Leaving Cory’s lab, I head out on the network of boardwalks that lead from the field station to study sites scattered across kilometers of tundra. In one way or another, most of the scientists who work here are involved in tracking the changes rippling through this region. On either side of the boardwalk, fields of cotton grass prepare to carpet the landscape with silvery seed heads. What will this high-latitude ecosystem look like a century from now? Will cotton grass, Toolik’s signature plant, still grow here in such profusion?
The last time our planet confronted such a consequential upheaval was around 12,000 years ago, when the last ice age ended in a rolling thunder of warmth. On a geological timescale, the changes that followed were fast—sea levels rose, weather patterns changed, species migrated poleward—but measured against the lifetime of an itinerant hunter-gatherer, they would have been all but imperceptible. This time around, the rate of transformation and its impacts on our densely settled planet are becoming obvious within a generation, especially in the Far North, where air temperatures have been rising at a clip of 0.5 °C per decade.
The natural world is now responding in ways that amplify that warming. Dwindling sea ice is changing the color of the Arctic Ocean, uncovering dark blue waters, which absorb solar heat rather than reflect it. The loss of ice is likewise exposing the permafrost-rich coastline, and the remote communities along it, to storms and frenzied waves. In the boreal zone, wildfires stimulated by record heat and drought have burned through millions of hectares of trees and released the carbon once locked into wood; they have also turned thick layers of forest duff to ash, ripping away the summer insulation that once protected the permafrost.
The good news, says Northern Arizona University ecologist Ted Schuur, lead investigator for the Permafrost Carbon Network, is that a sudden, catastrophic release of CO2 from permafrost seems unlikely. The bad news is that a steady, incremental leak is plenty problematic on its own. Under the current warming trajectory, Schuur and his colleagues estimate, between five and 15 percent of the carbon stored in the Far North’s soils is likely to make it into the atmosphere by the start of the 22nd century.
This might not sound like much, but 15 percent is equal to the jump in atmospheric CO2—from 280 to more than 400 parts per million (ppm)—that has occurred since the Industrial Revolution. To avoid courting danger, any additional rise in global mean temperature would wisely be kept below 1 °C, according to the Intergovernmental Panel on Climate Change (IPCC). That, in turn, means stabilizing carbon dioxide levels at 450 ppm, leaving little time to dawdle. This is why permafrost carbon is such a wild card. Even a modest release will complicate efforts to step back from the brink.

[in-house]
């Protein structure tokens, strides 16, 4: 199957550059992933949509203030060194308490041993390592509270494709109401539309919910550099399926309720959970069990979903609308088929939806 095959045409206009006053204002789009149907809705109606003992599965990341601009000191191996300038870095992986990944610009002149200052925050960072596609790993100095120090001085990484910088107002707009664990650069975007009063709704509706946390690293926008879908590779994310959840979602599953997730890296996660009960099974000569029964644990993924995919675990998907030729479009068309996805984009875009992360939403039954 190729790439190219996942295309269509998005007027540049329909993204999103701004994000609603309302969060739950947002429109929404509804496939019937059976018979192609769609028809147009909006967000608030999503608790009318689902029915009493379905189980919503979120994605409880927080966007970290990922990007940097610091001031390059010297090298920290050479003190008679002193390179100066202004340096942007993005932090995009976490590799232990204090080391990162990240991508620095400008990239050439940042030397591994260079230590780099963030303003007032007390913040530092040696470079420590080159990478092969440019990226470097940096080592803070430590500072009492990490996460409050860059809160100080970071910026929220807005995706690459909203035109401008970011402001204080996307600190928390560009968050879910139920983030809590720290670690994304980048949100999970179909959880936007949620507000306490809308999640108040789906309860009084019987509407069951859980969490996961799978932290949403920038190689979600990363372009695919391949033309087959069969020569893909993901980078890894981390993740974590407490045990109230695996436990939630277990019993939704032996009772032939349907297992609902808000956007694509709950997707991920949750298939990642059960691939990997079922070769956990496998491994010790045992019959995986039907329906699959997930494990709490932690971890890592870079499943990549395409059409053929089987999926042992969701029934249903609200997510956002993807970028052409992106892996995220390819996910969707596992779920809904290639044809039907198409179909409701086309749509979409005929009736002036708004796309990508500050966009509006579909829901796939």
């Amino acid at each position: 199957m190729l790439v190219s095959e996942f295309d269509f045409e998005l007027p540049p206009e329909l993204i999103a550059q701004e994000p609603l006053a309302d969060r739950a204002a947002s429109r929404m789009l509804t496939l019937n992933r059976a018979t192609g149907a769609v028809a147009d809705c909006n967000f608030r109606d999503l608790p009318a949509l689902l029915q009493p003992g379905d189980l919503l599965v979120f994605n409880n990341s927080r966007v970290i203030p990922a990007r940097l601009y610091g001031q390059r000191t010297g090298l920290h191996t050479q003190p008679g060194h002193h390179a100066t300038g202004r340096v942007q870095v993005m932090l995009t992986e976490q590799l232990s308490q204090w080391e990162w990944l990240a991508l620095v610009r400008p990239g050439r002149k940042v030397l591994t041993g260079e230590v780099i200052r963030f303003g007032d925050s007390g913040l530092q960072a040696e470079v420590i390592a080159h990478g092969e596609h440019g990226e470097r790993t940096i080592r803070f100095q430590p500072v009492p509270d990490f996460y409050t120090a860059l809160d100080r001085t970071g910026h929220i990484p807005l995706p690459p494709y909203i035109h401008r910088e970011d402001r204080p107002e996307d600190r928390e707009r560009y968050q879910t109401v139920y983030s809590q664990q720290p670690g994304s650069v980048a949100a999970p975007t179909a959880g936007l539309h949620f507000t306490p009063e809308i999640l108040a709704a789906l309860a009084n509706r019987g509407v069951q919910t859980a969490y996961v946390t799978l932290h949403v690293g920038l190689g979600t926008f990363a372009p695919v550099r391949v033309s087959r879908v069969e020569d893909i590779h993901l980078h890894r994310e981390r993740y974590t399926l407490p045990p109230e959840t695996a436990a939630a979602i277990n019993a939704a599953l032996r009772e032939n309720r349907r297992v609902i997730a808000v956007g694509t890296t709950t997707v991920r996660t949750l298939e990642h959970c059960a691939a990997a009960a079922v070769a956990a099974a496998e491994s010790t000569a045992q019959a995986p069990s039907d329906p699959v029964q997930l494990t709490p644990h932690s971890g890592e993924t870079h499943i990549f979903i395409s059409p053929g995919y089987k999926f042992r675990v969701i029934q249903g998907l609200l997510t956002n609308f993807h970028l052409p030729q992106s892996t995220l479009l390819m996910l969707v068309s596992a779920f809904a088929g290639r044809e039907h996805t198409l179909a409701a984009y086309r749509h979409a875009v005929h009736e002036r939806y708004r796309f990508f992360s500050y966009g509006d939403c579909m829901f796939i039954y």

So new is this concern that the global climate models used by the IPCC have not yet factored in permafrost. Likewise, the permafrost models currently under development do not incorporate the potential for rapid, landscape-scale carbon release through thermokarst, which could cause projections to rise. But one thing is clear, says the Permafrost Carbon Network’s Schuur: by easing up on the pressure we’re placing on the climate system, we can reduce the potential for unpleasant surprises. “The more we push the system, the less control we have,” he says.
As I head back down the Haul Road, the questions that arose at Wolverine Lake seem more pressing than ever. Out the side window, I watch the pipeline track along its 1,287-kilometer journey. Late last year, in an attempt to keep the pipeline at full capacity, Alaskan Republican Senators Lisa Murkowski and Dan Sullivan tacked onto the federal tax bill a provision that opens an ecological gem along the coast—the Arctic National Wildlife Refuge—to oil and natural gas exploitation. Signed into law by President Donald Trump, the bill revives a long-simmering controversy that pits economic interests against potentially enormous environmental costs.
Were it not for the pipeline, and the occasional 18-wheeler lumbering by, I would feel as though I were traveling through an exquisitely rendered scroll painting, marveling at timeless vistas of craggy peaks, rolling hills, and jewel-like lakes. The sweep of the terrain invites a sense of permanence, as if things have always been this way, as if they will continue to be this way forever. And, yet, beneath the surface, a geophysical dragon is stirring. A penumbra of clouds gathers above the pipeline, casting it into shadow.
J. Madeleine Nash is a San Francisco-based science writer who frequently covers climate issues. A former senior correspondent at Time Magazine, she is working on a book about climate change with her physicist-photographer husband, Thomas Nash/Nashpix.com.